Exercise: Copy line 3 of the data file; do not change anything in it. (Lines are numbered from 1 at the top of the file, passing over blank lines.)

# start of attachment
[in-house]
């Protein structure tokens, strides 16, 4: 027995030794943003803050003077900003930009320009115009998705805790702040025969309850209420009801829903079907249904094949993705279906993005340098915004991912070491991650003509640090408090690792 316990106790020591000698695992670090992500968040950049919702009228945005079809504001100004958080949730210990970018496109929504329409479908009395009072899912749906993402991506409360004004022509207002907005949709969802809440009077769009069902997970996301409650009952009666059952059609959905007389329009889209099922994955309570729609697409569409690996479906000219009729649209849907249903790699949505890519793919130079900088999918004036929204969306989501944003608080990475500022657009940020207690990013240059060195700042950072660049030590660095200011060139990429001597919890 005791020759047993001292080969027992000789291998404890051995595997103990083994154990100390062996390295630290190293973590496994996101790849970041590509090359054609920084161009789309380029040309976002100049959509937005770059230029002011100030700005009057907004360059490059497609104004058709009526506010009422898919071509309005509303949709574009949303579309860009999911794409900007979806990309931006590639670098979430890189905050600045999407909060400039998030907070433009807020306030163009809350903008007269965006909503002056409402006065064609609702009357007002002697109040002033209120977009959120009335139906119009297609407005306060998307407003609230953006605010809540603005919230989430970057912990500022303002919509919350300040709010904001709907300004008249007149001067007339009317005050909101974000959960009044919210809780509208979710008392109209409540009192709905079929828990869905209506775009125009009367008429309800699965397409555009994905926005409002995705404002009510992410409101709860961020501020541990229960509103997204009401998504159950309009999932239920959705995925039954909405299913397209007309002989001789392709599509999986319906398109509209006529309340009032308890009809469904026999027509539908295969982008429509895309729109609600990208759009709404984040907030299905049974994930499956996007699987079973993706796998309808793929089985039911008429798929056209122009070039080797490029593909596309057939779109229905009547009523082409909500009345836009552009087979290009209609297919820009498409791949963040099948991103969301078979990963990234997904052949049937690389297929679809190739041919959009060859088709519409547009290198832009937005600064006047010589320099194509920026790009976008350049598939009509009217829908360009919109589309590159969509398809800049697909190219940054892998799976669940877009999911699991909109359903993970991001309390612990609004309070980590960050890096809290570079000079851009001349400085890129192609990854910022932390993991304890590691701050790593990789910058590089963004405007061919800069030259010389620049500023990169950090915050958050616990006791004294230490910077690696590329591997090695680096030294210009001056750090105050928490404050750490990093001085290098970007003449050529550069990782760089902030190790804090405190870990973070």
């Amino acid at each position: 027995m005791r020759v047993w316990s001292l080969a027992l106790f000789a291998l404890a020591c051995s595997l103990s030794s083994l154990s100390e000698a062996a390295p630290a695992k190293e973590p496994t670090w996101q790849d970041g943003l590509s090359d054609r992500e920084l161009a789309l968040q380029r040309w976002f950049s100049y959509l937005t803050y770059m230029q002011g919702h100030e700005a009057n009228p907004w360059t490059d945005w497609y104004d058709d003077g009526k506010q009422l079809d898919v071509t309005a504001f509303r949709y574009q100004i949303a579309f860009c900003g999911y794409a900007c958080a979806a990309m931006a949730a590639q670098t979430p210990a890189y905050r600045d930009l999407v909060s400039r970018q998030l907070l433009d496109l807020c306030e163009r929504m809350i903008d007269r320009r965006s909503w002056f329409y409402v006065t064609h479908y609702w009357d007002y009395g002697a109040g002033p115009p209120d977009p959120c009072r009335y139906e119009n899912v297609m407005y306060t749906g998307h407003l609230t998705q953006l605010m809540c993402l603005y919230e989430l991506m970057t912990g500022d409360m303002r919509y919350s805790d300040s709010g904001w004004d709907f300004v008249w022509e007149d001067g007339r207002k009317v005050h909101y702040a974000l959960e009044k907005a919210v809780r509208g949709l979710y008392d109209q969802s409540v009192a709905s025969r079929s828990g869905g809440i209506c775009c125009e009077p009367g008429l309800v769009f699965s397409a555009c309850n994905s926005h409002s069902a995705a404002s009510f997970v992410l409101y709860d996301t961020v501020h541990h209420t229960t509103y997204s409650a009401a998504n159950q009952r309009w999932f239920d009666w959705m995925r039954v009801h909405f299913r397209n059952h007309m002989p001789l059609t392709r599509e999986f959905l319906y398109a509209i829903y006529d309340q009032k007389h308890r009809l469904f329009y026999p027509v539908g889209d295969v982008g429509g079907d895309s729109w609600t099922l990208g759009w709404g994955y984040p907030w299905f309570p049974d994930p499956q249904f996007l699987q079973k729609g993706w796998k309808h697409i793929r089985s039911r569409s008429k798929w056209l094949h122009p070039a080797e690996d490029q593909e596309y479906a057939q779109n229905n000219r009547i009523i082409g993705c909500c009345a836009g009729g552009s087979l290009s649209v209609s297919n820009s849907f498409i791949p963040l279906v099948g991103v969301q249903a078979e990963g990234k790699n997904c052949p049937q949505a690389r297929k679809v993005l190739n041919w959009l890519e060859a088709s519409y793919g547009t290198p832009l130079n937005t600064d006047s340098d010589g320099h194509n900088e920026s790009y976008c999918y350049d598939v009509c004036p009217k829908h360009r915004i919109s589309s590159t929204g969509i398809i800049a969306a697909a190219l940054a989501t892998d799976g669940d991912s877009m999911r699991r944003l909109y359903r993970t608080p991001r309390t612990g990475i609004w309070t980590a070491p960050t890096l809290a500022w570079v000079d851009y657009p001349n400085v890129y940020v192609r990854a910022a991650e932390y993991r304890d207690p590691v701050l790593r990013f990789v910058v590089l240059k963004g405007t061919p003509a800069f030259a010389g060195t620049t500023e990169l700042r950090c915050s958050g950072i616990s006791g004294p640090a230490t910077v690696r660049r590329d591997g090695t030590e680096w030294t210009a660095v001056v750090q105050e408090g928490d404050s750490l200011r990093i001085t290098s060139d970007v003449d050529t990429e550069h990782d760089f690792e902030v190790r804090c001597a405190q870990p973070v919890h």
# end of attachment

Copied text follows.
């Amino acid at each position: 027995m005791r020759v047993w316990s001292l080969a027992l106790f000789a291998l404890a020591c051995s595997l103990s030794s083994l154990s100390e000698a062996a390295p630290a695992k190293e973590p496994t670090w996101q790849d970041g943003l590509s090359d054609r992500e920084l161009a789309l968040q380029r040309w976002f950049s100049y959509l937005t803050y770059m230029q002011g919702h100030e700005a009057n009228p907004w360059t490059d945005w497609y104004d058709d003077g009526k506010q009422l079809d898919v071509t309005a504001f509303r949709y574009q100004i949303a579309f860009c900003g999911y794409a900007c958080a979806a990309m931006a949730a590639q670098t979430p210990a890189y905050r600045d930009l999407v909060s400039r970018q998030l907070l433009d496109l807020c306030e163009r929504m809350i903008d007269r320009r965006s909503w002056f329409y409402v006065t064609h479908y609702w009357d007002y009395g002697a109040g002033p115009p209120d977009p959120c009072r009335y139906e119009n899912v297609m407005y306060t749906g998307h407003l609230t998705q953006l605010m809540c993402l603005y919230e989430l991506m970057t912990g500022d409360m303002r919509y919350s805790d300040s709010g904001w004004d709907f300004v008249w022509e007149d001067g007339r207002k009317v005050h909101y702040a974000l959960e009044k907005a919210v809780r509208g949709l979710y008392d109209q969802s409540v009192a709905s025969r079929s828990g869905g809440i209506c775009c125009e009077p009367g008429l309800v769009f699965s397409a555009c309850n994905s926005h409002s069902a995705a404002s009510f997970v992410l409101y709860d996301t961020v501020h541990h209420t229960t509103y997204s409650a009401a998504n159950q009952r309009w999932f239920d009666w959705m995925r039954v009801h909405f299913r397209n059952h007309m002989p001789l059609t392709r599509e999986f959905l319906y398109a509209i829903y006529d309340q009032k007389h308890r009809l469904f329009y026999p027509v539908g889209d295969v982008g429509g079907d895309s729109w609600t099922l990208g759009w709404g994955y984040p907030w299905f309570p049974d994930p499956q249904f996007l699987q079973k729609g993706w796998k309808h697409i793929r089985s039911r569409s008429k798929w056209l094949h122009p070039a080797e690996d490029q593909e596309y479906a057939q779109n229905n000219r009547i009523i082409g993705c909500c009345a836009g009729g552009s087979l290009s649209v209609s297919n820009s849907f498409i791949p963040l279906v099948g991103v969301q249903a078979e990963g990234k790699n997904c052949p049937q949505a690389r297929k679809v993005l190739n041919w959009l890519e060859a088709s519409y793919g547009t290198p832009l130079n937005t600064d006047s340098d010589g320099h194509n900088e920026s790009y976008c999918y350049d598939v009509c004036p009217k829908h360009r915004i919109s589309s590159t929204g969509i398809i800049a969306a697909a190219l940054a989501t892998d799976g669940d991912s877009m999911r699991r944003l909109y359903r993970t608080p991001r309390t612990g990475i609004w309070t980590a070491p960050t890096l809290a500022w570079v000079d851009y657009p001349n400085v890129y940020v192609r990854a910022a991650e932390y993991r304890d207690p590691v701050l790593r990013f990789v910058v590089l240059k963004g405007t061919p003509a800069f030259a010389g060195t620049t500023e990169l700042r950090c915050s958050g950072i616990s006791g004294p640090a230490t910077v690696r660049r590329d591997g090695t030590e680096w030294t210009a660095v001056v750090q105050e408090g928490d404050s750490l200011r990093i001085t290098s060139d970007v003449d050529t990429e550069h990782d760089f690792e902030v190790r804090c001597a405190q870990p973070v919890h």